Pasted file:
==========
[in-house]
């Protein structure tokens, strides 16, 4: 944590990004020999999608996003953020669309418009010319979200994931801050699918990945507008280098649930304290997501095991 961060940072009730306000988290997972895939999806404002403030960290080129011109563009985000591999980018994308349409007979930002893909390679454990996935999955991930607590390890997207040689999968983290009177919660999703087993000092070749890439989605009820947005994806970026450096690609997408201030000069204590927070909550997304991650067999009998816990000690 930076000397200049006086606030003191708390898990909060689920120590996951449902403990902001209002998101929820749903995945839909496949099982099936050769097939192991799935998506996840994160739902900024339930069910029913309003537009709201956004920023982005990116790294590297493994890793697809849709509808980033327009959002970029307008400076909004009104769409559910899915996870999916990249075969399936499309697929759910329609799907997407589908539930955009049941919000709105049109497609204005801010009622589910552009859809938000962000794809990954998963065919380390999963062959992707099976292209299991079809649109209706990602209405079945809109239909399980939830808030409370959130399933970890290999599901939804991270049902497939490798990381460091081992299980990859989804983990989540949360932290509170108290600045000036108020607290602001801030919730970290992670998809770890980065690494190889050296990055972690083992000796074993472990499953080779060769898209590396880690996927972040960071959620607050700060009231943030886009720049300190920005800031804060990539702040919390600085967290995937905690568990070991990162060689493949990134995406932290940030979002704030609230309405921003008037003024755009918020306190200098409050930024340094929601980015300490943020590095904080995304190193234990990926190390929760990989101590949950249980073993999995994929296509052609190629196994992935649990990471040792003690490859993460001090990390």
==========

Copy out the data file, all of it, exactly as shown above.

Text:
[in-house]
């Protein structure tokens, strides 16, 4: 944590990004020999999608996003953020669309418009010319979200994931801050699918990945507008280098649930304290997501095991 961060940072009730306000988290997972895939999806404002403030960290080129011109563009985000591999980018994308349409007979930002893909390679454990996935999955991930607590390890997207040689999968983290009177919660999703087993000092070749890439989605009820947005994806970026450096690609997408201030000069204590927070909550997304991650067999009998816990000690 930076000397200049006086606030003191708390898990909060689920120590996951449902403990902001209002998101929820749903995945839909496949099982099936050769097939192991799935998506996840994160739902900024339930069910029913309003537009709201956004920023982005990116790294590297493994890793697809849709509808980033327009959002970029307008400076909004009104769409559910899915996870999916990249075969399936499309697929759910329609799907997407589908539930955009049941919000709105049109497609204005801010009622589910552009859809938000962000794809990954998963065919380390999963062959992707099976292209299991079809649109209706990602209405079945809109239909399980939830808030409370959130399933970890290999599901939804991270049902497939490798990381460091081992299980990859989804983990989540949360932290509170108290600045000036108020607290602001801030919730970290992670998809770890980065690494190889050296990055972690083992000796074993472990499953080779060769898209590396880690996927972040960071959620607050700060009231943030886009720049300190920005800031804060990539702040919390600085967290995937905690568990070991990162060689493949990134995406932290940030979002704030609230309405921003008037003024755009918020306190200098409050930024340094929601980015300490943020590095904080995304190193234990990926190390929760990989101590949950249980073993999995994929296509052609190629196994992935649990990471040792003690490859993460001090990390």